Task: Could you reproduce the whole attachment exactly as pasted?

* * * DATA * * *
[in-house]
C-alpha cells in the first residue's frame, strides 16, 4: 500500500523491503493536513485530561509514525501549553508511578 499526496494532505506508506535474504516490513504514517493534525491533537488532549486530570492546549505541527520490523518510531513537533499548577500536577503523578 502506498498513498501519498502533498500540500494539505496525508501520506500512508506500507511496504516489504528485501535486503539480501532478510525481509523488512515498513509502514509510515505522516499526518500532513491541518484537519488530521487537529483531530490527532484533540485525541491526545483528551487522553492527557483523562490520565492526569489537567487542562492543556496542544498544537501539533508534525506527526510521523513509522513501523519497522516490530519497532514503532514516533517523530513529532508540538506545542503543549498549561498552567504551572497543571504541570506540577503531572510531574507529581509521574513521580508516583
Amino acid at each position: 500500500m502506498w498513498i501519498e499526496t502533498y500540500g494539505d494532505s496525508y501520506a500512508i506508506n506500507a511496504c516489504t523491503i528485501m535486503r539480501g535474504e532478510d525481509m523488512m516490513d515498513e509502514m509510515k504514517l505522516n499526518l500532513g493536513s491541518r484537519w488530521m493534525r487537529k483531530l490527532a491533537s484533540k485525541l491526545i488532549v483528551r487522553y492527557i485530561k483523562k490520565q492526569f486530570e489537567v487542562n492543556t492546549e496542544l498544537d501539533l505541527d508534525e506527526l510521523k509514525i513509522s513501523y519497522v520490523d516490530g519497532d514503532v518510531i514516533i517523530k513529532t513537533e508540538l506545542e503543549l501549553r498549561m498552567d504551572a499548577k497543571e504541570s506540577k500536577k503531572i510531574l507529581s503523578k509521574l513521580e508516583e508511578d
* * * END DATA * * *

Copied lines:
[in-house]
C-alpha cells in the first residue's frame, strides 16, 4: 500500500523491503493536513485530561509514525501549553508511578 499526496494532505506508506535474504516490513504514517493534525491533537488532549486530570492546549505541527520490523518510531513537533499548577500536577503523578 502506498498513498501519498502533498500540500494539505496525508501520506500512508506500507511496504516489504528485501535486503539480501532478510525481509523488512515498513509502514509510515505522516499526518500532513491541518484537519488530521487537529483531530490527532484533540485525541491526545483528551487522553492527557483523562490520565492526569489537567487542562492543556496542544498544537501539533508534525506527526510521523513509522513501523519497522516490530519497532514503532514516533517523530513529532508540538506545542503543549498549561498552567504551572497543571504541570506540577503531572510531574507529581509521574513521580508516583
Amino acid at each position: 500500500m502506498w498513498i501519498e499526496t502533498y500540500g494539505d494532505s496525508y501520506a500512508i506508506n506500507a511496504c516489504t523491503i528485501m535486503r539480501g535474504e532478510d525481509m523488512m516490513d515498513e509502514m509510515k504514517l505522516n499526518l500532513g493536513s491541518r484537519w488530521m493534525r487537529k483531530l490527532a491533537s484533540k485525541l491526545i488532549v483528551r487522553y492527557i485530561k483523562k490520565q492526569f486530570e489537567v487542562n492543556t492546549e496542544l498544537d501539533l505541527d508534525e506527526l510521523k509514525i513509522s513501523y519497522v520490523d516490530g519497532d514503532v518510531i514516533i517523530k513529532t513537533e508540538l506545542e503543549l501549553r498549561m498552567d504551572a499548577k497543571e504541570s506540577k500536577k503531572i510531574l507529581s503523578k509521574l513521580e508516583e508511578d